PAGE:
The states are the revenue earners of the country, but when the distribution of grants arises, the center behaved as it is giving alams. With this policy the Congress government is currently reduced to be in power in just nine states (Rajasthan, Haryana, Delhi, Andra Pradesh, Arunachal Pradesh, Manipur, Tripura, Meghalaya and Mizoram) Where the party enjoys the majority of its own. Whereas in other six states (Assam, Uttrakhand, Goa, J&K, Kerala, and Maharashtra) it shares power with other regional partners. In remaining states and Union territory the Congress is in opposition.


In view of the reasons as laid down above, at different periods of time, because of different reasons, a number of regional parties were established such as Biju Janta Dal in Orrisa, RJD and Samta Party in Bihar, Samajwati Party and BSP in U.P, Shiv Sena and NCP in Maharashtra, Telegu Desam in A.P, Trinamool Congress in West Bengal, AGP in Assam and many more. These parties gave an impression that they only could solve the regional issues related to identity, culture, language, and development of OBCs and minorities. Initially the regional parties emerged as the serious contenders only in state assembly elections but very soon they posed serious political challenge to established national parties. In 80s and 90s there was a phenomenal growth in the number of regional parties contesting the Lok Sabha elections, and as many as 370 political parties contested 2009 Lok Sabha elections as compared to 117 in 1989 and 55 in 1952 Lok Sabha elections. Of these, national parties contesting the 2009 elections were seven only and national parties contesting 1989 and 1952 Lok Sabha elections were eight. Even the vote share of national and regional parties in Lok Sabha elections have undergone a sea change such as, the vote share of Congress dropped to 28.6% in 2009 Lok Sabha elections from 48% in 1984 Lok Sabha elections, whereas the vote share of all the regional parties put together including BSP have gone up to 34.6% in 2009 Lok Sabha elections compared to 11.2% in 1984 Lok Sabha elections. The increase in the vote share of regional parties have shown the interesting results with respect to representation from rural areas/villages and other backward classes. The MPs from villages in 2004 Lok Sabha elections have gone up to 66% as compared to 47% in 1952 and the MP’s from the towns and the cities have come down to 34% in 2004 Lok Sabha Elections compared to 53% in 1952 Lok Sabha elections. Likewise the representations of other backward casts have gone up to 30% in 2004 Lok Sabha elections from 12% in Ist Lok Sabha Election (1952). Further the Brahman representation in Parliament have come down to 10% in 2004 elections compared to 24% in the Ist Lok Sabha elections (1952).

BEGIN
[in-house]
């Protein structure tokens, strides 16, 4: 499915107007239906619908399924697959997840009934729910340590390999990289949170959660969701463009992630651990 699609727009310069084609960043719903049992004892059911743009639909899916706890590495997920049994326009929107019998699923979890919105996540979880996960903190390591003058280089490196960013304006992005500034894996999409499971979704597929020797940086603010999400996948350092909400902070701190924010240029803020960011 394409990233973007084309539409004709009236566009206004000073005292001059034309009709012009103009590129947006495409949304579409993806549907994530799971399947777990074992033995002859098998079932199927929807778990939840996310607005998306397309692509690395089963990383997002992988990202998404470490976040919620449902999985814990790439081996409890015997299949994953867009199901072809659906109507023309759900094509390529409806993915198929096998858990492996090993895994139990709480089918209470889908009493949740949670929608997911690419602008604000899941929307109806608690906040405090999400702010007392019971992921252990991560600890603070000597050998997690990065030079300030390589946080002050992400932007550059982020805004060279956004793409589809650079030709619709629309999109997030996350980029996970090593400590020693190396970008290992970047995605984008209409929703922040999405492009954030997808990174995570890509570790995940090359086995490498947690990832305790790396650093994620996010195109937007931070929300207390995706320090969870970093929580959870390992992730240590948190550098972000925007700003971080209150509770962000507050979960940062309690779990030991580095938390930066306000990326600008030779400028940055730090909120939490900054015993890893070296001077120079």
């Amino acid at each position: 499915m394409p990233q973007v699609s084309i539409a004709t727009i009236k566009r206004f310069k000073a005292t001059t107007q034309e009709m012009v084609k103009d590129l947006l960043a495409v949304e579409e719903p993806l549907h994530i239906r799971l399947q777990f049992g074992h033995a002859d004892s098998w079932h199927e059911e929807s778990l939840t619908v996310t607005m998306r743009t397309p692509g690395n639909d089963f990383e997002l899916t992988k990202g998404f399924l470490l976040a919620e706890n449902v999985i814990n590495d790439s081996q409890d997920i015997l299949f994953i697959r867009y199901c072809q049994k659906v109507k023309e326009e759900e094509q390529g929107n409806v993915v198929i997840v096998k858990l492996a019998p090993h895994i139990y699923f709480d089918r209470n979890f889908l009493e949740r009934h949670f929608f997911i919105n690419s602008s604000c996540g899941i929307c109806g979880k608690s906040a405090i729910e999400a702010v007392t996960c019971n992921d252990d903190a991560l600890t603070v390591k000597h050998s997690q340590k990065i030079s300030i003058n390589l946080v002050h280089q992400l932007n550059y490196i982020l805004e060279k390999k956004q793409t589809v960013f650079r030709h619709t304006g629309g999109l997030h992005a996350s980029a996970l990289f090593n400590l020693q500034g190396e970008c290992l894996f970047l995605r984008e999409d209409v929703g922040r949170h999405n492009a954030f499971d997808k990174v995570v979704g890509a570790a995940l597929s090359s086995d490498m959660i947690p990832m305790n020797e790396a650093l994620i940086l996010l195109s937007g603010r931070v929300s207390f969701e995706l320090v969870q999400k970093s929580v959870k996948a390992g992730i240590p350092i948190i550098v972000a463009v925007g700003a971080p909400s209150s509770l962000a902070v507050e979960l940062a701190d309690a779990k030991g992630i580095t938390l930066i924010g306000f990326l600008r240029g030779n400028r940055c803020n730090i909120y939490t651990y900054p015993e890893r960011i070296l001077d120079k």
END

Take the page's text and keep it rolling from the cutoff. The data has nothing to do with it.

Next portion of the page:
The above analysis revealed that with the rise of regional parties, rural and OBCs have got empowered. The National party particularly Congress has failed to represent the diversities in terms of religions, languages, regions, cast, class etc and is no more reflection of true mirror of the society. The sense of non-fulfillment of long drawn demands of specific regions, and specific communities led to the emergence of different regional political parties.